5. 5. 1 2 3Key TermsDisruption Risks: may arise from natural disasters, strikes,economic disruptions, or terroristsMitigation Vs. Contingency: act in advance Vs. act only inthe event of disruptionVolume Flexibility: the amount of extra capacity and thespeed which it becomes availableUptime Vs. Downtime: time in which a machine is actuallyoperational. Vs. the machine is no longer operational,because of repairs or maintenance.Disruption Length: period of disruption 5
    6. 6. 1 2 3Disruption-Management Strategy (DMS)Strategy Description Source exclusively from the U and carries no inventory. ThePassive Acceptance firm passively accepts the disruption risk.Financial Mitigation Purchase business interruption insurance The firm sources exclusively form the U but carries someInventory Mitigation inventories to mitigate disruptionSourcing Mitigation The firm source exclusively from R Sources exclusively from U when that supplier is up. TheContingency Rerouting firm carries no inventory, but it reroutes to the R during disruption.Inventory Mitigation & Sources exclusively from the U when that supplier is up. TheContingency Rerouting firm carries some inventory to mitigate disruption, but during a disruption it may also reroute production to the R. 6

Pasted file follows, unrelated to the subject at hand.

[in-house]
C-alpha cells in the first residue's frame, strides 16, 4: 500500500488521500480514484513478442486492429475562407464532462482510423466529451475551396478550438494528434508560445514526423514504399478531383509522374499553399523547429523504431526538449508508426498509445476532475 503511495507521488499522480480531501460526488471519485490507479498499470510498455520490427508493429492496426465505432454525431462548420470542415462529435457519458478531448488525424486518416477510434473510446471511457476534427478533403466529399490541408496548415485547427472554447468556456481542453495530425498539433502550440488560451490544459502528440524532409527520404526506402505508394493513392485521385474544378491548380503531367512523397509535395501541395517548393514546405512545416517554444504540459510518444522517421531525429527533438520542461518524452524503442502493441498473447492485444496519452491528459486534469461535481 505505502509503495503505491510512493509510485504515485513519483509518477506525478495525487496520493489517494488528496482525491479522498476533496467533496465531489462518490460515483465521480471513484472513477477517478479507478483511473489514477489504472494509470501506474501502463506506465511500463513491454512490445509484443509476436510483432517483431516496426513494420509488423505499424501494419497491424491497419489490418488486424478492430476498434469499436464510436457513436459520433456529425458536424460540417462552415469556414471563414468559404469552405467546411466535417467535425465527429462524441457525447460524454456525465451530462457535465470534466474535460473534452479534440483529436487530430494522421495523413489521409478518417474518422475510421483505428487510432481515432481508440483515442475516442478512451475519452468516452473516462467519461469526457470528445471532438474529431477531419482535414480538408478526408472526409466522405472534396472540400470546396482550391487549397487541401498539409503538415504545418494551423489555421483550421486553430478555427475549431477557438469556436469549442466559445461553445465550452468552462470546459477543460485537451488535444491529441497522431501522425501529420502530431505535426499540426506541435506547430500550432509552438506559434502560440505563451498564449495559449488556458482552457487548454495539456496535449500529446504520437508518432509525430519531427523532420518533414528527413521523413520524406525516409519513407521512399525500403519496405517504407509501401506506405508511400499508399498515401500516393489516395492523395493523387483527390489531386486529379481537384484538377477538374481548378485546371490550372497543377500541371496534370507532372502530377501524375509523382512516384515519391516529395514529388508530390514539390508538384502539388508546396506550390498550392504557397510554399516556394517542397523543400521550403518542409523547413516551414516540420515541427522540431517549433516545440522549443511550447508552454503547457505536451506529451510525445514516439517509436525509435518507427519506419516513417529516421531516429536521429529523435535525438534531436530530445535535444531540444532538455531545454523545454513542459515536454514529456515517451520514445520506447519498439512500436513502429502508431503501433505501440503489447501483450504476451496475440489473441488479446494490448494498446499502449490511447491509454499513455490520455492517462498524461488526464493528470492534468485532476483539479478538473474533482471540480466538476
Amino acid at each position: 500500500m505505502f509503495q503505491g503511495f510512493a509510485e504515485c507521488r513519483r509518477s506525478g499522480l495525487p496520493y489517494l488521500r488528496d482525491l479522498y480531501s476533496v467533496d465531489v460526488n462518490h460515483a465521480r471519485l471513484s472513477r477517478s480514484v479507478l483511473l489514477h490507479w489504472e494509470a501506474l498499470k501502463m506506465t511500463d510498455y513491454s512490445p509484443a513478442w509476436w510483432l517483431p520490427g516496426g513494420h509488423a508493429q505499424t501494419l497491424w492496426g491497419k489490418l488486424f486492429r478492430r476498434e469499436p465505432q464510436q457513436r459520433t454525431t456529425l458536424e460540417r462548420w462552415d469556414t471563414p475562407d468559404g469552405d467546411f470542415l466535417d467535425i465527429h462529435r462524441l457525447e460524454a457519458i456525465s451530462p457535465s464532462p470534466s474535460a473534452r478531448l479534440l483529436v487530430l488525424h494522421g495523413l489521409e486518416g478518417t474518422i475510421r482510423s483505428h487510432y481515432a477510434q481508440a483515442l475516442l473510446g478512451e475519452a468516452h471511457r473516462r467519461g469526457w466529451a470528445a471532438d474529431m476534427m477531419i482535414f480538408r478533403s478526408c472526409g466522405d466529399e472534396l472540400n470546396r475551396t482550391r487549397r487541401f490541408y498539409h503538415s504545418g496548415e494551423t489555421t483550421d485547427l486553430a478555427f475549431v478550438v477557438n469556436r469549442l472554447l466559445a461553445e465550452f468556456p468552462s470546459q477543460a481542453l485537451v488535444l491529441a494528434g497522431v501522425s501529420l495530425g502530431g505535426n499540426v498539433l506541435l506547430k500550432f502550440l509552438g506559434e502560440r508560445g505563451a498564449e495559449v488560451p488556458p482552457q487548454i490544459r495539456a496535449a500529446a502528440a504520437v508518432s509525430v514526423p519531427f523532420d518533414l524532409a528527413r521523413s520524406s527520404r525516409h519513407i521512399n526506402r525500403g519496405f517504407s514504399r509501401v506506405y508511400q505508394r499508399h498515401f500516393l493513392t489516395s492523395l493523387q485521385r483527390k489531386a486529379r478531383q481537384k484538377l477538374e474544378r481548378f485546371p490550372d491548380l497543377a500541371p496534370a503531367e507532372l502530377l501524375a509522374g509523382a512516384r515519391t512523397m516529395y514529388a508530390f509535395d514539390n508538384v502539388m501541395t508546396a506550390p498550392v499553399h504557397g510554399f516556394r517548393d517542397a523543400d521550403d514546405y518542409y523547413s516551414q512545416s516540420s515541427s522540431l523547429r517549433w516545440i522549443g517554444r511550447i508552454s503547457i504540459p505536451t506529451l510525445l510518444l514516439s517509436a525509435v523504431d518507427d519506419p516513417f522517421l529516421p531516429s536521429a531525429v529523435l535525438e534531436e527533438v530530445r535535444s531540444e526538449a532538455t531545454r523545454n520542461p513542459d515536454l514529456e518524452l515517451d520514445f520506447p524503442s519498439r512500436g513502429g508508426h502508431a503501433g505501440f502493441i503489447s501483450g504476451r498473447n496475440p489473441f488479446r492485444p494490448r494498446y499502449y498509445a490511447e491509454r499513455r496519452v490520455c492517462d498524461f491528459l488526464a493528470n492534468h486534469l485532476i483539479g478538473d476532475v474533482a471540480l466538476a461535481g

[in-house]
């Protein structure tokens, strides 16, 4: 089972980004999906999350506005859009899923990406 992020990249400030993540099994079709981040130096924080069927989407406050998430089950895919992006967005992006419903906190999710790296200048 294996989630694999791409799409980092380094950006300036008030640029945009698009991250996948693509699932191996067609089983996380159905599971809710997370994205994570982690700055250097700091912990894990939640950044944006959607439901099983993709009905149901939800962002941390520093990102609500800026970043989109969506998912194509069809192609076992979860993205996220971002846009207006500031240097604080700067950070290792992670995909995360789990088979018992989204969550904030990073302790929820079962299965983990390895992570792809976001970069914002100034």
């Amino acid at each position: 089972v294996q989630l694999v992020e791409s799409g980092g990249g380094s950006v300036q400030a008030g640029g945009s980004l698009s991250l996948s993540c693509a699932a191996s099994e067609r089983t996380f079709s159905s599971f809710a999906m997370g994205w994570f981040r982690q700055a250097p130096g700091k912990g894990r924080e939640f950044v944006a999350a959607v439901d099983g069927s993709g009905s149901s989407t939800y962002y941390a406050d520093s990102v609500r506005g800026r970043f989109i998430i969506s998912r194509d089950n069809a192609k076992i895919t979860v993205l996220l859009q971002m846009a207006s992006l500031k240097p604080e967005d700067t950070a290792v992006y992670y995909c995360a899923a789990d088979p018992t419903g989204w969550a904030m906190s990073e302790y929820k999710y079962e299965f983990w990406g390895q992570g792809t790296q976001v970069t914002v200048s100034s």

7. 7. 1 2 3Conditions of Strategy Risk Aversion Zero riskFirm’s Attitude toWard Risk Risk Neutral Constant risk(Level of Risk Tolerance) Risk Seeking High risk Percentage Uptime (reliability of supplier) Impacts on frequency and level at mitigation and contingency costs. Disruption Length Plays an important role through its effect onSupplier’s Supplier’s Capacity supplier’s recovery time in the aftermath of aCharacteristics disruption. Enables contingent rerouting to an element Volume Flexibility of firm’s strategy, and can significantly (extra capacity) reduce the cost. 7
    8. 8. 1 2 3Optimal DMS 1a- R has no volume flexibility and U has infinite capacity, a risk neutral firm uses single DMS: 1- passive acceptance (U) 2- mitigation by carrying inventory (U), 3- mitigation by single source from the R, optimal only when disruption long, otherwise 2 is optimal 1b- Mixed mitigation (2+3) optimal if the firm is risk averse or if U has finite capacity (cannot recover during disruption period) 8
    9. 9. 1 2 3Optimal DMS 2- When R has volume flexibility firm can reroute a- Contingent rerouting is often the component of optimal DMS, and significant cost reducing b- In the idea, rare disruptions would favor for contingency tactic, as the costs are incurred only in the event of disruption. c- However, the finding suggests that sourcing mitigation (1a3) often become optimal as disruption become less frequent. 9
    10. 10. 1 2 3 Conclusion • Percentage up time and the nature of the disruption are the key determinants of the optimal strategy • Firms that passively accept the risk of disruption leave themselves open to the danger of severe financial and market- share loss • Advance information provides the right tactics to solve disruption risk and encourages for future research • The model of volume flexibility provide a foundation for further research into the benefits of volume flexibility in context other than disruption risk 10
    11. 11. Thanks for Your Time Value! Q & A! 11 11